Across Hiroshima Prefecture, early to mid-January involves one final, festive bit of housekeeping with regard to the year just passed. Part of ‘Koshagatsu,’ which marks the traditional lunar new year, it’s called the Tondo festival. In public parks, school grounds and shrine courtyards, people gather around towering bonfires of bamboo, on which they throw the ‘shimekazari’ New Year’s ornaments that appear each December above the doors of homes and businesses. At shrine events, you may also see celebrants tossing on last year’s ‘hamaya’ arrows and other talismans, shutting the door decisively on the old year.
Many Tondo are relatively small local affairs, and can be a great way to interact with your neighbors. When the fire is lit, whether by local firemen or by children bearing long torches and assisted by adults, the results are dramatic. The bamboo kindles quickly, and the flames leap high into the air. Because of the air pockets in the hollow stems, the fire produces loud pops and the occasional small explosion that sends children squealing behind the nearest adult.
Usually, you’ll find something to nibble on nearby. You may have the chance to take a turn at the stone mortar where ‘mochi’ rice cakes are being made, the steamed rice pounded repeatedly with large wooden mallets until a smooth paste is achieved. This is quickly formed into cakes and either grilled, sometimes over the remains of the bonfire itself, or simmered in a thick bean soup called ‘zenzai,’ a classic taste of winter in Japan. There may also be hot tea and warm cups of sweet sake to ward off the chill.
Because of the community aspect, it might be worth asking around to find out if there’s a Tondo festival in your neighborhood. But a number of larger events around Hiroshima city and its environs are destinations in their own right, drawing large crowds and taking on a more elaborate atmosphere than some local Tondos. Here are a few of the better ones.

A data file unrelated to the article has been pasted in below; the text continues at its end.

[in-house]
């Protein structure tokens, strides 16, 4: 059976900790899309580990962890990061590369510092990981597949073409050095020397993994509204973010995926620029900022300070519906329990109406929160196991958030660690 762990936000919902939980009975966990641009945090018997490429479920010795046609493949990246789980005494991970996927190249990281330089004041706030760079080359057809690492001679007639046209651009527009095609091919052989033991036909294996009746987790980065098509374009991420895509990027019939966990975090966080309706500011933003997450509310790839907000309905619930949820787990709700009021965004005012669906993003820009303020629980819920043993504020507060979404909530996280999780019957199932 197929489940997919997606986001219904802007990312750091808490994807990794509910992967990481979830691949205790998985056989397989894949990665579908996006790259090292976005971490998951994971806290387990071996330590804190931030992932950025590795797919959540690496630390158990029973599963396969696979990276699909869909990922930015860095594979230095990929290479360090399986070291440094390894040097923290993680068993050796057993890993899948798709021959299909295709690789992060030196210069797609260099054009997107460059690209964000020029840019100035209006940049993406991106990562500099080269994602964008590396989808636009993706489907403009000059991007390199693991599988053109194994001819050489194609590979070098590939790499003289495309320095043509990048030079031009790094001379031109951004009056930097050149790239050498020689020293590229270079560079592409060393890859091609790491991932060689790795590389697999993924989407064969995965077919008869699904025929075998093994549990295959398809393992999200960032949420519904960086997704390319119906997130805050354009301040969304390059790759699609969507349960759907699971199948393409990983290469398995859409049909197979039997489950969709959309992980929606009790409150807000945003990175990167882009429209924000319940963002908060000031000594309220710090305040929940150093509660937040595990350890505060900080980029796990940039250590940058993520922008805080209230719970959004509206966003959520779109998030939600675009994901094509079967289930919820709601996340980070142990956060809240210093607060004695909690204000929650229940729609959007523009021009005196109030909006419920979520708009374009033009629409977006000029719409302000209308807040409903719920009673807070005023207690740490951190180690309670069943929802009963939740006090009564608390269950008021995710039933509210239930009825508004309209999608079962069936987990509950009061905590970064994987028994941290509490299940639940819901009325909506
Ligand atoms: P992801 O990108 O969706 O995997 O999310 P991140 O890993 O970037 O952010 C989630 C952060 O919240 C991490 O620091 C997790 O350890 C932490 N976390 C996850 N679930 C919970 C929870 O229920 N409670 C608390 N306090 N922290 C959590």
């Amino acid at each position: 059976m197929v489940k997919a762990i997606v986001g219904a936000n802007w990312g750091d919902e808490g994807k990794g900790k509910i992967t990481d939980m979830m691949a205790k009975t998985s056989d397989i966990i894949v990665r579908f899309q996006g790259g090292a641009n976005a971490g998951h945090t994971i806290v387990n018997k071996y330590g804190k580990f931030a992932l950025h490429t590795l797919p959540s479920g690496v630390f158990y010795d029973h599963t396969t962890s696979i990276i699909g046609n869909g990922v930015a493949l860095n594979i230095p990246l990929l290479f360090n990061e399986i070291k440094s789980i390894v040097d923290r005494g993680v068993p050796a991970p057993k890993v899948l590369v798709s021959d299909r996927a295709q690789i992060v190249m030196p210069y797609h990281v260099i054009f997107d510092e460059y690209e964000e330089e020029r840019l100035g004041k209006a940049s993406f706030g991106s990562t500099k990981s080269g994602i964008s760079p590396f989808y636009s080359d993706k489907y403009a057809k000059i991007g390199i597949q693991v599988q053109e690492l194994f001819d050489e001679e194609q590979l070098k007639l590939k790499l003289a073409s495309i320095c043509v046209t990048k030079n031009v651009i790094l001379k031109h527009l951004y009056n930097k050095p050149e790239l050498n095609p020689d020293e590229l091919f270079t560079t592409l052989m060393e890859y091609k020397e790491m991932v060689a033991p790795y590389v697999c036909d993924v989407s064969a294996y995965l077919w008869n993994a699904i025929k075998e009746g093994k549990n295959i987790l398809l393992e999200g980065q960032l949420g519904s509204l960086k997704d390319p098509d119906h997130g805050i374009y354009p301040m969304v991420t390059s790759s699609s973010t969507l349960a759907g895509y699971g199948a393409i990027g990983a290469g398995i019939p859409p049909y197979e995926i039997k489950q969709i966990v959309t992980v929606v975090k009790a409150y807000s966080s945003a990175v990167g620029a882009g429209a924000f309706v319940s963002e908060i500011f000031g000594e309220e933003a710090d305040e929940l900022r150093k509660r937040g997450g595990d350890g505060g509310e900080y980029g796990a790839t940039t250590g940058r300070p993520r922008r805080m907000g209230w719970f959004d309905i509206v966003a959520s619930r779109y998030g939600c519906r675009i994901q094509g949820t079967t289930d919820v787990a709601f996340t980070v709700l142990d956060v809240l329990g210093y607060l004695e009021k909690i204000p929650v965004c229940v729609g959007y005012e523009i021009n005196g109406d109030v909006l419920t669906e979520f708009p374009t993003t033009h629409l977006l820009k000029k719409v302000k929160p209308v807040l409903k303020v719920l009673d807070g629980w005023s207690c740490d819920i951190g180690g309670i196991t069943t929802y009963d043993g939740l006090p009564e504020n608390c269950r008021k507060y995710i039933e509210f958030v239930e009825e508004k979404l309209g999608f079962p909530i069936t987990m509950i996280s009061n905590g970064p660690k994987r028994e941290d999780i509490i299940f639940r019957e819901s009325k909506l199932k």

Within the grounds of Hiroshima Castle, this large shrine’s Tondo festival is one of the most popular in the city. Unlike some other festivals, this one is always held on January 15th, no matter the day of the week. Expect large numbers of spectators and a more festive feeling. Fun features are the firemen dressed in traditional garb and the mochi that’s grilled on long poles held over the embers of the fire before being distributed to the crowd.
Time: Monday, January 15th, lighting at 10:00
Place: Gokoku Shrine grounds, within the walls of Hiroshima Castle
At the UNESCO World Heritage Itsukushima Shrine, the Tondo takes place at low tide on the stretch of sea-damp sand between the shrine itself and its famous torii gate. This is a pleasantly unpretentious affair, and the impression I’ve often had is that most visitors happen upon it by luck. The combination of sea, fire, open air and crimson shrine architecture make quite a magical combination.
Time: Sunday, January 14th, 12:30 – 14:30
Place: Mikasa-no-hama Beach, Miyajima (in front of Itsukushima Shrine)
The Tondo festival at this small shrine a short walk northwest of Hiroshima’s Peace Park, on the west bank of the Ota River, strikes a nice balance between a small neighborhood festival and one that welcomes visitors from farther afield. The festival actually takes place in a small adjacent park and playground, making it a good choice for families with children. If you want a more intimate atmosphere than you’ll find at Gokoku Shrine, and something closer to the city center than Itsukushima, head to Sorasaya Shrine.
Time: Sunday, January 14th, lighting at 13:00
Place: Sorasaya Park, immediately north of the shrine.
All photos courtesy of the author